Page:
Thelma Golden on the Future of Harlem
In Conversation with Paul Holdengräber
on The Quarantine Tapes
Hosted by Paul Holdengräber, The Quarantine Tapes chronicles shifting paradigms in the age of social distancing. Each day, Paul calls a guest for a brief discussion about how they are experiencing the global pandemic.
Paul Holdengräber is joined by Thelma Golden on Episode 174 of The Quarantine Tapes. Thelma is the director of the Studio Museum in Harlem. She tells Paul about that museum’s history and mission as well as how they have adjusted their programming to address this moment of the pandemic. Thelma talks about how the Studio Museum interacts with its community in Harlem and the value of being able to think of that space both as it was and as it will be. They dig into digital programming, the museum’s new building, and the role of institutions led by people of color in this time of reckoning. Finally, Thelma and Paul chat Lucille Clifton and how we look back at the art that influenced us in the past.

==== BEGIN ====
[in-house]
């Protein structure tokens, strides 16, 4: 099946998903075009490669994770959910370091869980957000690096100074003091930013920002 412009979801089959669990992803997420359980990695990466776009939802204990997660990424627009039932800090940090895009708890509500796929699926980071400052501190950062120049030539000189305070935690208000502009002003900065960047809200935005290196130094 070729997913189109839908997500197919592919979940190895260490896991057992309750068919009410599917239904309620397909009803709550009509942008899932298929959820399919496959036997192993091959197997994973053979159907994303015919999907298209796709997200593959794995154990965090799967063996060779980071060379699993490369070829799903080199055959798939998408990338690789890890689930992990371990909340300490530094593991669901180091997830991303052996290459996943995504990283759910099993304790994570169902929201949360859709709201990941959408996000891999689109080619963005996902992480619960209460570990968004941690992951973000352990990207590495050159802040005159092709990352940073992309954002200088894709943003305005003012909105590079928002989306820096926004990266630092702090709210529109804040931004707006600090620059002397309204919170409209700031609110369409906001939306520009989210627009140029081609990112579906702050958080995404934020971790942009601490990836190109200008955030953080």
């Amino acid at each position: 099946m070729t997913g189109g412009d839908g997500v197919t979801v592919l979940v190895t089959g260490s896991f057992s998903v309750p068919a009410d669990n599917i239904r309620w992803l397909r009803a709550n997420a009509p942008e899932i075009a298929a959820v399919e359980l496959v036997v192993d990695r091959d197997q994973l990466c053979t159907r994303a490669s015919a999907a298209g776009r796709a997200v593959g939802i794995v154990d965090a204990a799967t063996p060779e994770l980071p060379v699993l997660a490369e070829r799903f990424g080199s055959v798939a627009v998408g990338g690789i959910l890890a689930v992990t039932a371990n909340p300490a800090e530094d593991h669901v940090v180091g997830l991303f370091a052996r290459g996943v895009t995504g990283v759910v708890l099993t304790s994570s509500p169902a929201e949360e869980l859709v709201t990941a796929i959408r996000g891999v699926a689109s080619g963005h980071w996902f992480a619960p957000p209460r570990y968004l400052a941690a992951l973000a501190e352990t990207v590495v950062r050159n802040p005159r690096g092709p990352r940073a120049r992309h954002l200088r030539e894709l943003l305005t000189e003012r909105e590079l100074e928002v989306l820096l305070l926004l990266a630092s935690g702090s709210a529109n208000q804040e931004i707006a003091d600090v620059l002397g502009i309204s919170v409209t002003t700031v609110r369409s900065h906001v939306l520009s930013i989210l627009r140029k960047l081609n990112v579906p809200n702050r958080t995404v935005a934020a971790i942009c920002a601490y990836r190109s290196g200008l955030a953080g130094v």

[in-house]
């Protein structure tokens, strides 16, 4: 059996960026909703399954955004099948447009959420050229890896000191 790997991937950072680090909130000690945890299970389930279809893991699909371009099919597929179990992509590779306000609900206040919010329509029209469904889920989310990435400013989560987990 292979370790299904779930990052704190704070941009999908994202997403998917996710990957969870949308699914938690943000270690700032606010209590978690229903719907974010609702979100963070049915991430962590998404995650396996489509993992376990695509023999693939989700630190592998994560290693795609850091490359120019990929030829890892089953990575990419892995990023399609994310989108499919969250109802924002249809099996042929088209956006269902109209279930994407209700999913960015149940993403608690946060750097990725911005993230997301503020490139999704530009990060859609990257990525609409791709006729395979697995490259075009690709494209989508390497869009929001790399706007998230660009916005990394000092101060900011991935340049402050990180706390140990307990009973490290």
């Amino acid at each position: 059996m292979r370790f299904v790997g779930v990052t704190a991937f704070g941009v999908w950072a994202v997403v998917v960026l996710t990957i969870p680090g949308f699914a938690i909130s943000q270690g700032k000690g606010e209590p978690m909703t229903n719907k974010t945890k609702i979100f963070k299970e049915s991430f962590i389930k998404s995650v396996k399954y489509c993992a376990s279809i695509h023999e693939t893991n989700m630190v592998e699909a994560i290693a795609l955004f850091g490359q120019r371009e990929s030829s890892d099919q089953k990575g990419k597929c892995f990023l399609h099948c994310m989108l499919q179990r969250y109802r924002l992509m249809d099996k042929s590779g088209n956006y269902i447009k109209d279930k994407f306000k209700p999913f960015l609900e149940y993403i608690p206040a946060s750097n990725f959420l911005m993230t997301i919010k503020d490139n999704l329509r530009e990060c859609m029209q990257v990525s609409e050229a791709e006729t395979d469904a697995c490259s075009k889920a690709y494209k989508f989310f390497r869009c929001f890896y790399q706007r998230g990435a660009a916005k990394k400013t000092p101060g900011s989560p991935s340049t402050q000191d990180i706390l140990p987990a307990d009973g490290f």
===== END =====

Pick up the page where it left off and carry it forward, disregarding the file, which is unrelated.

From the episode:
Thelma Golden: When I say thinking about the future, I’m very literally thinking about it as it relates to the studio museum, because the future is when we will enter into the life that will be created around our new building in a couple of years. We are in construction, but as that building comes to be. So a lot of our work, a lot of my work, has been involved in this kind of future thinking. But also, as we have lived through this pandemic, this racial reckoning, I’ve also been in the kind of future thinking that I think defines the space of Black culture. That sense of what is possible and the ability to imagine it, to imagine a future as a way to move through a present, a complicated present, a difficult present—a way through that is in this kind of future thinking.
I love when you talk to real lovers of Harlem; there’s a way that often people talk about Harlem as it was and as it will be, the simultaneity of the past and future. And I grew up with that. My father was born in Harlem in 1926, in the midst of the Harlem Renaissance. And so I grew up with someone who talks about Harlem as it was. But I also grew up with a man who believed deeply in the future of Harlem—the future that I am living now, the future that I’m a part of—who imagined a community that could continue to transform in spite of all that exists when we think about the lives of Black and brown people.
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Thelma Golden is Director and Chief Curator of The Studio Museum in Harlem, the world’s leading institution devoted to visual art by artists of African descent.